Home / News / Bakken News / Energy news roundup: Bakken oil flammability, companies vulnerable to internal threats and new LNG export approvals

Energy news roundup: Bakken oil flammability, companies vulnerable to internal threats and new LNG export approvals

Jared Anderson | Breaking Energy

Members of the House Space, Science and Technology Committee discussed Bakken crude oil properties during a subcommittee hearing held as part of the effort to craft new rail tank car regulations. “None of these other oils are shipping in volumes that this Bakken shale oil is being shipped,” he [Timothy Butters, deputy administrator for the Pipeline and Hazardous Materials Safety Administration] said. “The important thing is that we understand the product that’s being transported, its flammability, its hazardous properties to make sure it’s put in the right container so it’s safely transported.” [Roll Call]

Related: The question of Bakken oil volatility must be settled

Most of the headline-generating cases of security breaches at energy companies come from cyber attacks and external threats, but data theft and other crimes are equally perpetrated by employees which makes them more difficult to defend. “While companies continue to focus time and effort on combating external threats, insiders are able to see, steal, manipulate or share the company’s highly valued data. Additionally, external attackers often attempt to, and succeed, at taking on the identity of an authorized user in order to conceal their attack. This allows attackers to minimize the likelihood of being detected and prolong exfiltration of information from the corporate environment. Although less publicized, these threats are more common and equally as damaging to a company as an external threat.” [Ernst & Young]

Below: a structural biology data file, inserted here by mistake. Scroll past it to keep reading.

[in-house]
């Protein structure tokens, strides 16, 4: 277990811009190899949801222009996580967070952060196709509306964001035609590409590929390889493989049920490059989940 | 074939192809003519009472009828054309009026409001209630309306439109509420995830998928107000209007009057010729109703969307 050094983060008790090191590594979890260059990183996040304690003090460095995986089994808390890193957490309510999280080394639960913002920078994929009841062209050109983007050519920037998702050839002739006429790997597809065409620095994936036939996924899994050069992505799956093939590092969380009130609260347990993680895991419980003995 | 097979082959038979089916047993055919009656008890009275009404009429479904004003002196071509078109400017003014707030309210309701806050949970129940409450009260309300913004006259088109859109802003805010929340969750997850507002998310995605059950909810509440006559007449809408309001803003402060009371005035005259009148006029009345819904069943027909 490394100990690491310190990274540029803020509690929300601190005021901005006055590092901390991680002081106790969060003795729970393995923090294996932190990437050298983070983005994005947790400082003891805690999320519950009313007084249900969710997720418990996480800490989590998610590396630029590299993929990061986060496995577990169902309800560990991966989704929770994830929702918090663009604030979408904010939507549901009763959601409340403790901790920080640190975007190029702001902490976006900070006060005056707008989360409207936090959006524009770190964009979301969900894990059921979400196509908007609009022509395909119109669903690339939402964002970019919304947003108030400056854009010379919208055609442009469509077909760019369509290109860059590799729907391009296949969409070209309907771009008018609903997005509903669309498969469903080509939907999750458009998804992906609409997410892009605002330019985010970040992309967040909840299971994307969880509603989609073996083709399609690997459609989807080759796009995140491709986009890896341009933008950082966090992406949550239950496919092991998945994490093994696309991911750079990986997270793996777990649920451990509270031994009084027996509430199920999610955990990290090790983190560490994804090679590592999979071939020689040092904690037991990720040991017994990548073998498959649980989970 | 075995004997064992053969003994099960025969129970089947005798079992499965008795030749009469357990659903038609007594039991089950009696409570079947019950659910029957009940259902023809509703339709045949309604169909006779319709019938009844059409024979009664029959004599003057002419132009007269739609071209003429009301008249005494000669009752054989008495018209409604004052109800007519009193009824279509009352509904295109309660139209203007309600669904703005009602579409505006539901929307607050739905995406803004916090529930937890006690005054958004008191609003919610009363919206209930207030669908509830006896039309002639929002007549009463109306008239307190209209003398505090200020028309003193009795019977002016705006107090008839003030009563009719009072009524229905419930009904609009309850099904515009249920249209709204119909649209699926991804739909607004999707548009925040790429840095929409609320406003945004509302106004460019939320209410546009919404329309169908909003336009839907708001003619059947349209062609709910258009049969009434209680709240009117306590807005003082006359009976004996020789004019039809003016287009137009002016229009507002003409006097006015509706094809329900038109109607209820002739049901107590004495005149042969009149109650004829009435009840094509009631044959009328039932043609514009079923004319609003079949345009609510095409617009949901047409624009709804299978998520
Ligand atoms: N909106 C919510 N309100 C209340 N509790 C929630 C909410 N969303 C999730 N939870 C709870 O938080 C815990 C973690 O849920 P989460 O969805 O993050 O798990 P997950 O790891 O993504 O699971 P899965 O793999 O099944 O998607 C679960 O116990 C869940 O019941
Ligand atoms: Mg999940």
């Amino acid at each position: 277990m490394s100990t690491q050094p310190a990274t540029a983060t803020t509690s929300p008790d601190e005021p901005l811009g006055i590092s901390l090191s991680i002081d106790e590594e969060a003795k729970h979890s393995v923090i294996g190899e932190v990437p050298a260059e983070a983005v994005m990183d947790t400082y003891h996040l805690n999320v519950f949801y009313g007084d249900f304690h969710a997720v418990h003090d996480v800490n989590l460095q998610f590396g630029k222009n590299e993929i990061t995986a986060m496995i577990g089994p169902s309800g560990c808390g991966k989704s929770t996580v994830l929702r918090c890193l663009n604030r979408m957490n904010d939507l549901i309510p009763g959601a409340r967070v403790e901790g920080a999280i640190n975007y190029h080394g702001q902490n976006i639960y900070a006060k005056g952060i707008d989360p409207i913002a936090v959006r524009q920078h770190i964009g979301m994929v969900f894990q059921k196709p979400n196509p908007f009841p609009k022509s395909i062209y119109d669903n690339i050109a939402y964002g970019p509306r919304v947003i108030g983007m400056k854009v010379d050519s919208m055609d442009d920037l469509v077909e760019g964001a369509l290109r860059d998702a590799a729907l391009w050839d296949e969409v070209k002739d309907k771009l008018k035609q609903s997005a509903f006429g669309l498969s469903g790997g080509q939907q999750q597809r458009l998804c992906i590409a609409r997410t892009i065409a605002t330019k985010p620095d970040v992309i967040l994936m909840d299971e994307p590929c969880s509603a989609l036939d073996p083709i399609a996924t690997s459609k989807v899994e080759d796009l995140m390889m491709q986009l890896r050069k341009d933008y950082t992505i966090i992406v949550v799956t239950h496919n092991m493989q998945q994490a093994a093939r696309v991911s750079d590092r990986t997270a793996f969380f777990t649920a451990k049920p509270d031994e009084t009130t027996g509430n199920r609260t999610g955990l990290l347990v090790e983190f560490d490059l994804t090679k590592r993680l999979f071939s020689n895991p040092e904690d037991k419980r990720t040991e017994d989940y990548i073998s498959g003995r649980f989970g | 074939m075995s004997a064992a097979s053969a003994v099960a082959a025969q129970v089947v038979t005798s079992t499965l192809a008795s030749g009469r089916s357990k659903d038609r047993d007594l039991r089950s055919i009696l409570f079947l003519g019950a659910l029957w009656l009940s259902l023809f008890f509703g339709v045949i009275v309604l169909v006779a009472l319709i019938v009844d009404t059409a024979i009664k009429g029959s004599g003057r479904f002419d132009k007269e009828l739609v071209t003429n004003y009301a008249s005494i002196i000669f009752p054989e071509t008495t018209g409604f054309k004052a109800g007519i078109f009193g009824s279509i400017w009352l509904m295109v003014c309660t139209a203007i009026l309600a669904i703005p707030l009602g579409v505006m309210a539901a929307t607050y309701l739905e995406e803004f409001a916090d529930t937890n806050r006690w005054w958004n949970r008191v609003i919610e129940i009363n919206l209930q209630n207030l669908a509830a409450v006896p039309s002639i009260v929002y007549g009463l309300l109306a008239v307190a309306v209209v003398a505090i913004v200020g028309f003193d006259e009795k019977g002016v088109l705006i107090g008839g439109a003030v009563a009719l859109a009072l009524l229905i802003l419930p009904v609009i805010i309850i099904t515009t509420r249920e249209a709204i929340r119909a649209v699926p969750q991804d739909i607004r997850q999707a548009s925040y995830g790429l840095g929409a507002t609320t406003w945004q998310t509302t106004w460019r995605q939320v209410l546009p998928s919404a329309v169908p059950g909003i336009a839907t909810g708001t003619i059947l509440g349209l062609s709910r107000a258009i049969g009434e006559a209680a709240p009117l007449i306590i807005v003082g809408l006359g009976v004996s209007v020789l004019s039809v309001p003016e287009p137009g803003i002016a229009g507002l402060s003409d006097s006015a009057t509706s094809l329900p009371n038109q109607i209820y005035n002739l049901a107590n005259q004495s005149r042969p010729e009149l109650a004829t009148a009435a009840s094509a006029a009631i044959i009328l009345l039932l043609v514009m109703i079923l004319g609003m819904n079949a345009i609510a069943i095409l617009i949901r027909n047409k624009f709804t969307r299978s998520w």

Yesterday the Cameron and Carib LNG export projects were granted DOE approval to export US natural gas to non-free trade agreement countries. The announcement brings the total number of approved projects to 3, with Cheniere’s Sabine Pass being the third. “The Cameron LNG Terminal in Cameron Parish, Louisiana is authorized to export LNG up to the equivalent of 1.7 billion standard cubic feet per day (Bcf/d) of natural gas for a period of 20 years. Carib is authorized to export LNG up to the equivalent of 0.04 Bcf/d of natural gas for a period of 20 years from the proposed liquefaction facility in Martin County, Florida using approved ISO LNG containers. Following the recent announcement of the procedural change, the Department evaluated the Carib and Cameron applications after they completed the environmental review required by the National Environmental Policy Act (NEPA).” [DOE]

This article was written by Jared Anderson from Breaking Energy and was legally licensed through the NewsCred publisher network.

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